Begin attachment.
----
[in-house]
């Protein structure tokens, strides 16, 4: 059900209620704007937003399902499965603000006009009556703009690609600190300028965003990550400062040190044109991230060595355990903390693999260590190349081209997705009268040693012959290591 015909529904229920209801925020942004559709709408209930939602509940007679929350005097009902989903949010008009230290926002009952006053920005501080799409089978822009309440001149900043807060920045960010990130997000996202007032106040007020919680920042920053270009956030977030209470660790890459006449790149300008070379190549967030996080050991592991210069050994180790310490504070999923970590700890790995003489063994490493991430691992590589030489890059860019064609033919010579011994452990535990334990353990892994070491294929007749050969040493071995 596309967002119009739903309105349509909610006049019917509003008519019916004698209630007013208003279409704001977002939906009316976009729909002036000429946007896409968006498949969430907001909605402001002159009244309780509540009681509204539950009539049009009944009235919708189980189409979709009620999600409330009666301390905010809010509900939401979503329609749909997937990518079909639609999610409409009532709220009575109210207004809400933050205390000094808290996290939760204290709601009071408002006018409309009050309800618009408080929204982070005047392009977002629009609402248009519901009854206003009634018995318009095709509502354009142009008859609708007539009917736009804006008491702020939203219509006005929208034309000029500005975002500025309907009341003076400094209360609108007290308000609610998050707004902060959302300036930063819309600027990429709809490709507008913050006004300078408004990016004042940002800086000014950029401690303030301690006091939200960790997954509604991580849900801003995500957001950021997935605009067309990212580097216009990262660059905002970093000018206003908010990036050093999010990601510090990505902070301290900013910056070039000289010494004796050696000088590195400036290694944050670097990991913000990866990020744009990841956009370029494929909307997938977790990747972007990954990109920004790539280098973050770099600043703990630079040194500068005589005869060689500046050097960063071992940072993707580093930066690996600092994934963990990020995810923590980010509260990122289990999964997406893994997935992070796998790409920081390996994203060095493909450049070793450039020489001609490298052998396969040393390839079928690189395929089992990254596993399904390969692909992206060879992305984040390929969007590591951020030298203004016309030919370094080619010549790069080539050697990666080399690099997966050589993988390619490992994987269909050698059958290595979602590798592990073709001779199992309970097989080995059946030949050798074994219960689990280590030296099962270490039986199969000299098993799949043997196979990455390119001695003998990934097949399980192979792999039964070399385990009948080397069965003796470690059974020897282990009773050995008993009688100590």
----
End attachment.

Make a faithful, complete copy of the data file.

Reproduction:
[in-house]
């Protein structure tokens, strides 16, 4: 059900209620704007937003399902499965603000006009009556703009690609600190300028965003990550400062040190044109991230060595355990903390693999260590190349081209997705009268040693012959290591 015909529904229920209801925020942004559709709408209930939602509940007679929350005097009902989903949010008009230290926002009952006053920005501080799409089978822009309440001149900043807060920045960010990130997000996202007032106040007020919680920042920053270009956030977030209470660790890459006449790149300008070379190549967030996080050991592991210069050994180790310490504070999923970590700890790995003489063994490493991430691992590589030489890059860019064609033919010579011994452990535990334990353990892994070491294929007749050969040493071995 596309967002119009739903309105349509909610006049019917509003008519019916004698209630007013208003279409704001977002939906009316976009729909002036000429946007896409968006498949969430907001909605402001002159009244309780509540009681509204539950009539049009009944009235919708189980189409979709009620999600409330009666301390905010809010509900939401979503329609749909997937990518079909639609999610409409009532709220009575109210207004809400933050205390000094808290996290939760204290709601009071408002006018409309009050309800618009408080929204982070005047392009977002629009609402248009519901009854206003009634018995318009095709509502354009142009008859609708007539009917736009804006008491702020939203219509006005929208034309000029500005975002500025309907009341003076400094209360609108007290308000609610998050707004902060959302300036930063819309600027990429709809490709507008913050006004300078408004990016004042940002800086000014950029401690303030301690006091939200960790997954509604991580849900801003995500957001950021997935605009067309990212580097216009990262660059905002970093000018206003908010990036050093999010990601510090990505902070301290900013910056070039000289010494004796050696000088590195400036290694944050670097990991913000990866990020744009990841956009370029494929909307997938977790990747972007990954990109920004790539280098973050770099600043703990630079040194500068005589005869060689500046050097960063071992940072993707580093930066690996600092994934963990990020995810923590980010509260990122289990999964997406893994997935992070796998790409920081390996994203060095493909450049070793450039020489001609490298052998396969040393390839079928690189395929089992990254596993399904390969692909992206060879992305984040390929969007590591951020030298203004016309030919370094080619010549790069080539050697990666080399690099997966050589993988390619490992994987269909050698059958290595979602590798592990073709001779199992309970097989080995059946030949050798074994219960689990280590030296099962270490039986199969000299098993799949043997196979990455390119001695003998990934097949399980192979792999039964070399385990009948080397069965003796470690059974020897282990009773050995008993009688100590």